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All rape is a torture. All torture is rape

Four avenues for reflection from anthropology, by Véronique Nahour-Grappe

All rape is a torture. All torture is rape

Firstly, it must be stated that all rape is torture, and all torture is rape.

Martyring the body aims to destroy the victim's moral identity through the humiliation of pain.

Sexual violence is 'torture' and, as such, one of the easiest means of political domination.


Secondly, rape is a crime of desecration, the trauma of which is compounded by the shame borne by the victims themselves.

This is the major difference with other forms of physical violence, where scars can be displayed as signs of courage. A woman who has been raped, on the other hand, continues to suffer the stain.


"Sorry, I just cannot talk about this. I can't recount it. It was terrifying" - Photo extracted from the documentary Viols en Ukraine: documenter l'horreur © France 24 -

Thirdly, rape is a crime whose destructive effects extend over time: a crime that can be said to be 'continuous'.

First, there is the immediate physical shame resulting from the staining. Then, there is the risk of pregnancy for women. The weeks and months following a rape become a nightmare, because if the survivor is pregnant, it is from the enemy that she is carrying the child in her womb. It is of the enemy that she unwillingly ensures the continuation. The hatred she feels for the rapist then turns against the enemy's child carried in her womb, and therefore against her own body. Unless she manages to disassociate the identity of the unborn child from that of the physical genitor.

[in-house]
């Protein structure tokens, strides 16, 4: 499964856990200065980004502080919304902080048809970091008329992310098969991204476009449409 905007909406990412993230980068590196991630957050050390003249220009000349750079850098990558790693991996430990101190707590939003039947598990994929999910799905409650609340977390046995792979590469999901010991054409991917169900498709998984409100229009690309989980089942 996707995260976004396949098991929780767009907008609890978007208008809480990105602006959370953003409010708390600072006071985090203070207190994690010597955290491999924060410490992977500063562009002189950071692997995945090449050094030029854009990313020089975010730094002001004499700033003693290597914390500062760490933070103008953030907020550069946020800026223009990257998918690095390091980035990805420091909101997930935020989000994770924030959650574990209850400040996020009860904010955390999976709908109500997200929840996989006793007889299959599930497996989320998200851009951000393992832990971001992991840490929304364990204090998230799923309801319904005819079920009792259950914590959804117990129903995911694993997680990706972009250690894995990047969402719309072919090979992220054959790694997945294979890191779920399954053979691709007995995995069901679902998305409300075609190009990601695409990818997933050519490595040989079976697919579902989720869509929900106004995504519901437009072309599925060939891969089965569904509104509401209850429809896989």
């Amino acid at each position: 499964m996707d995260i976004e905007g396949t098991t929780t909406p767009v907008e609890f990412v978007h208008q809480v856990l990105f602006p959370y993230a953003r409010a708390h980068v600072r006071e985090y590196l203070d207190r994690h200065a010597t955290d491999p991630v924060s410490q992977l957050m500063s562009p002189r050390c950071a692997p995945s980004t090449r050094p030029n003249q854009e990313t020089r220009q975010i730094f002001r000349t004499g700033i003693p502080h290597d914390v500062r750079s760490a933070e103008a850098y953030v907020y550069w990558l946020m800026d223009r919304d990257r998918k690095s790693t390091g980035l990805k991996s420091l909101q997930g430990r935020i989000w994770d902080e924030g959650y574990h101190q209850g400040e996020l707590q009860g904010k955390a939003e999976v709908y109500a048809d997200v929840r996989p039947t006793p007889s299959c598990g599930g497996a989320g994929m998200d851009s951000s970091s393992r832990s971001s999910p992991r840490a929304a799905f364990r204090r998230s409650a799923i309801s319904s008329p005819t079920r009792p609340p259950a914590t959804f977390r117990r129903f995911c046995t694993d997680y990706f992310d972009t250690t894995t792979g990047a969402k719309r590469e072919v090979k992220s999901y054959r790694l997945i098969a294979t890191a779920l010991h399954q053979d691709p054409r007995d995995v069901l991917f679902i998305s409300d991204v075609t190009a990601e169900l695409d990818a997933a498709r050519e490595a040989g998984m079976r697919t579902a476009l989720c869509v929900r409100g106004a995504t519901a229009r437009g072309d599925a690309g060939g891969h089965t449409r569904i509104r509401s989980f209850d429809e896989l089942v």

Finally, rape is a 'continuing crime' when it destroys (sometimes permanently) the victim's social value in the eyes of her own community. This is the case when the survivor is part of a historical and cultural context (often religious) that criminalises 'illegitimate' female sexuality and makes the virginity of daughters and the fidelity of wives a taboo and sacred talisman for the honour of the men in the family. Exclusion, confinement, ostracism, punishment and sometimes even the murder of women who have been raped by members of their community (sometimes their family) are recurrent practices.


"Had I been younger, I might have got over it in the end" - Photo extracted from the documentary Viols en Ukraine: documenter l'horreur © France 24

Fourthly, rape used as a 'weapon of war' sheds a particular light on the society that deploys it, as shown by the systematic raping of women during the 1990s war in the former Yugoslavia. The rape of women takes on a particular political meaning in the context of a culture of virility which attributes sole responsibility for the transmission of identity to the man: through his sperm, the man transmits "his blood", his name, his culture, his religion, etc.; women are merely vessels of this transmission.

The rape of women, like the desecration of graves, is therefore aimed at the presence, through time, of the community whose space has been invaded and which the perpetrator claims to "possess" definitively, "for ever".


In this first half of the 21st century, the massive and systematic use by the Russian army of torture, invariably sexual, and rape reveals the extent to which contemporary Russian society is in the grip of an archaic "masculinist" culture.


The crimes of the Russian aggressor are a sign of his ideological choices:

- political domination through violence against the human body,

- the valorisation of cruelty as proof of virility and political purity,

- the promotion of a sadistic virility as a positive performance by the combatant.



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